More UNM-related startups staying in NM

The University of New Mexico reports another 11 startups launched this past fiscal year to market UNM technologies, but unlike previous years, every one of them plans to stay in New Mexico.
That’s a significant reversal from FY 2017, when eight of 12 startups marketing UNM technologies left for other states, said Lisa Kuuttila, president and CEO of the Science and Technology Corp., UNM’s tech-transfer office. And it’s the first time since the STC began publishing annual statistics on its program achievements for each fiscal year, that not a single startup chose to relocate to other markets.
“It’s a significant milestone for us,” Kuuttila said. “It reflects the growing support here for entrepreneurs seeking to launch and grow companies.”
More availability of early-stage funding is a contributing factor, Kuuttila said. That includes the State Investment Council’s new Catalyst Fund, which provides equity for venture firms offering seed and follow-on financing to local startups, plus robust investments by the New Mexico Angels and other individual investors.
Expanding support programs at the high-tech Innovate ABQ research and development zone Downtown is also a magnet for local startup activity. The STC is now housed in Innovate ABQ’s Lobo Rainforest building, along with tech-transfer professionals from the national laboratories and business support organizations.
“Moving into the Lobo Rainforest building raised UNM’s technology transfer efforts to a new level,” Kuuttila said. “Awareness is growing about all the entrepreneurial activity happening there. It’s attracting many people from out of state to come and learn about it.”
It’s also encouraging some veteran entrepreneurs to locate here, such as Mark Chavez, former chief information officer for the global cloud-based business platform Salesforce.com. Chavez (formerly known as Trae Chancellor) launched a new startup, Lens, at the Lobo Rainforest building this year to build a social media platform unplugged from the cloud for individuals to regain control of their personnel information. Some of the Lens technology comes from UNM.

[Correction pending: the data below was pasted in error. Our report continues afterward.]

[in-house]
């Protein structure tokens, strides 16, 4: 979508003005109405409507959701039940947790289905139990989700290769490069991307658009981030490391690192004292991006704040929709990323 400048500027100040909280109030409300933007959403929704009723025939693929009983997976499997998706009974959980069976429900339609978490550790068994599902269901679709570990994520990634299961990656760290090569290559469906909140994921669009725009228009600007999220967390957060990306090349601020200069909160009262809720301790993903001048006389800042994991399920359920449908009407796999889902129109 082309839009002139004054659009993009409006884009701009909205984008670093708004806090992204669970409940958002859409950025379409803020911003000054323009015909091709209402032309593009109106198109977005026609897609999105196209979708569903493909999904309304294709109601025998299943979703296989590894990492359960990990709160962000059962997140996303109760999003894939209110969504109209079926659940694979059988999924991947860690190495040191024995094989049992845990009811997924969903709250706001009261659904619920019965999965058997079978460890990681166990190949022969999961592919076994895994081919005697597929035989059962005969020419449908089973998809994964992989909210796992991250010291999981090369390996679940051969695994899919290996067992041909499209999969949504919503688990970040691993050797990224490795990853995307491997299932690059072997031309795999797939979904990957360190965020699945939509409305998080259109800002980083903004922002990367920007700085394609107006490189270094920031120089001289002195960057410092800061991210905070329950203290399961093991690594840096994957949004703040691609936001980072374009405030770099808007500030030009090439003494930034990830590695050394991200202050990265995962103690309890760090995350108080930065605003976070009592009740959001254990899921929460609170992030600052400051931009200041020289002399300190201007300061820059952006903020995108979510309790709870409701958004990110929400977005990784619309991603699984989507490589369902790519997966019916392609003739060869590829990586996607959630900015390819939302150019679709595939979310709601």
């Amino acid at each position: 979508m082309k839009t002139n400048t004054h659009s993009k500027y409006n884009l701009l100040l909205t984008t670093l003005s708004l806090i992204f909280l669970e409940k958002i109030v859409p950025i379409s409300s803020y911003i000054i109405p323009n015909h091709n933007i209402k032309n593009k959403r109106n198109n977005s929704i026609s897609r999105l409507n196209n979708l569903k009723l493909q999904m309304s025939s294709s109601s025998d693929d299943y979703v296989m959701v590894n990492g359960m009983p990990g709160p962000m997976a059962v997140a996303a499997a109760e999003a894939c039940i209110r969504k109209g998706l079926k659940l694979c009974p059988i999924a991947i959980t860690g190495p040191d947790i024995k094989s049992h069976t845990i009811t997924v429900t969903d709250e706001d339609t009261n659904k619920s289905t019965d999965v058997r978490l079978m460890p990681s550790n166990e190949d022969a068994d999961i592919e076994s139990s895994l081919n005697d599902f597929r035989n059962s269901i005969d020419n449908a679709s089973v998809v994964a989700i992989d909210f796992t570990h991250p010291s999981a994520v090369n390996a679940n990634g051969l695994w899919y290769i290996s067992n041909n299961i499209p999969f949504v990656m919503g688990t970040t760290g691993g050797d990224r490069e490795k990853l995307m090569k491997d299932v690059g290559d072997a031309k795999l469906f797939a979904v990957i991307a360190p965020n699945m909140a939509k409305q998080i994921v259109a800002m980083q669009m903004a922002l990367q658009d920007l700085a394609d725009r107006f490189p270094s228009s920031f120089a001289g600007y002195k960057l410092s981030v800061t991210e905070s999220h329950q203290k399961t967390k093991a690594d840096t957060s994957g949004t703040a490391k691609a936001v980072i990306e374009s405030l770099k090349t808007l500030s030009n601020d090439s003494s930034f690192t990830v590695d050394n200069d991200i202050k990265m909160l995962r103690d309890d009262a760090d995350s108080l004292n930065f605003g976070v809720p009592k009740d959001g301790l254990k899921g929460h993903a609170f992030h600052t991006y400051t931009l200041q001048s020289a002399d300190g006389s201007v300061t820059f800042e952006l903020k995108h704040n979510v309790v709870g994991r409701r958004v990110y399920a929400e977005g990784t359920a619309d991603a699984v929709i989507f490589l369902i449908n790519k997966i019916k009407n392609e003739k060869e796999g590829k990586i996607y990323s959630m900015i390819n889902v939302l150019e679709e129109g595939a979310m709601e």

“The major reason we located Lens here is because of a fundamental shift in the local ecosystem,” Chavez said. “There are so many people now asking how they can help you get started, and it’s all concentrated right here at the Lobo Rainforest building.”
UNM faculty and students as well are more actively pursuing entrepreneurship, launching new companies with university assistance. This past year, for example, chemical and biomedical engineering professor Heather Caravan and graduate student Phuong Nguyen launched Adaptive Biomedical Design, a consulting firm to turn innovative designs for medical diagnostics and treatment into marketable products and services.
STC’s latest metrics show a significant leap in general in entrepreneurial activity on campus. The tech-transfer office helped researchers file 93 patent applications in this past fiscal year, up from 68 the year before. UNM faculty also disclosed 107 new inventions to the STC, and investors signed 49 licensing agreements to market UNM technologies.

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